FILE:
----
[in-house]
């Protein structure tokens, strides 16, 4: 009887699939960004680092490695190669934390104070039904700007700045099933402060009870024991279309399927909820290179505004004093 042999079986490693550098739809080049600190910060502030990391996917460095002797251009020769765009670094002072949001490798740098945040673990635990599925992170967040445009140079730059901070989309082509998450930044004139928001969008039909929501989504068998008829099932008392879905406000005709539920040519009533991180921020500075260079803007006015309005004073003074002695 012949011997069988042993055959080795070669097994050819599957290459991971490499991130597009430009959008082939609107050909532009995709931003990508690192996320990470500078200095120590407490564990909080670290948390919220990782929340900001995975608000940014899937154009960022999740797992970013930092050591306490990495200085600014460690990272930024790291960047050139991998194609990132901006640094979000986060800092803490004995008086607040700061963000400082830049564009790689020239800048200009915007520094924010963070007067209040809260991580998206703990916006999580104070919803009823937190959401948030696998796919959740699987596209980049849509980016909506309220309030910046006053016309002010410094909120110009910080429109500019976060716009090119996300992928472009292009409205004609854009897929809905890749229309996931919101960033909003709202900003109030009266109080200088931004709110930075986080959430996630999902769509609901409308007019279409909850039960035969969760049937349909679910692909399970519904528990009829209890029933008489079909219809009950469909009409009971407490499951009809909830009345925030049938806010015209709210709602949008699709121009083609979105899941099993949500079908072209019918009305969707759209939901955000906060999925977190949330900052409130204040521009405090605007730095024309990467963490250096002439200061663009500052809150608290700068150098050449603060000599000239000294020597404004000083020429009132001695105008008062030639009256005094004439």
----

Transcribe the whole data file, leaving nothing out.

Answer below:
[in-house]
């Protein structure tokens, strides 16, 4: 009887699939960004680092490695190669934390104070039904700007700045099933402060009870024991279309399927909820290179505004004093 042999079986490693550098739809080049600190910060502030990391996917460095002797251009020769765009670094002072949001490798740098945040673990635990599925992170967040445009140079730059901070989309082509998450930044004139928001969008039909929501989504068998008829099932008392879905406000005709539920040519009533991180921020500075260079803007006015309005004073003074002695 012949011997069988042993055959080795070669097994050819599957290459991971490499991130597009430009959008082939609107050909532009995709931003990508690192996320990470500078200095120590407490564990909080670290948390919220990782929340900001995975608000940014899937154009960022999740797992970013930092050591306490990495200085600014460690990272930024790291960047050139991998194609990132901006640094979000986060800092803490004995008086607040700061963000400082830049564009790689020239800048200009915007520094924010963070007067209040809260991580998206703990916006999580104070919803009823937190959401948030696998796919959740699987596209980049849509980016909506309220309030910046006053016309002010410094909120110009910080429109500019976060716009090119996300992928472009292009409205004609854009897929809905890749229309996931919101960033909003709202900003109030009266109080200088931004709110930075986080959430996630999902769509609901409308007019279409909850039960035969969760049937349909679910692909399970519904528990009829209890029933008489079909219809009950469909009409009971407490499951009809909830009345925030049938806010015209709210709602949008699709121009083609979105899941099993949500079908072209019918009305969707759209939901955000906060999925977190949330900052409130204040521009405090605007730095024309990467963490250096002439200061663009500052809150608290700068150098050449603060000599000239000294020597404004000083020429009132001695105008008062030639009256005094004439």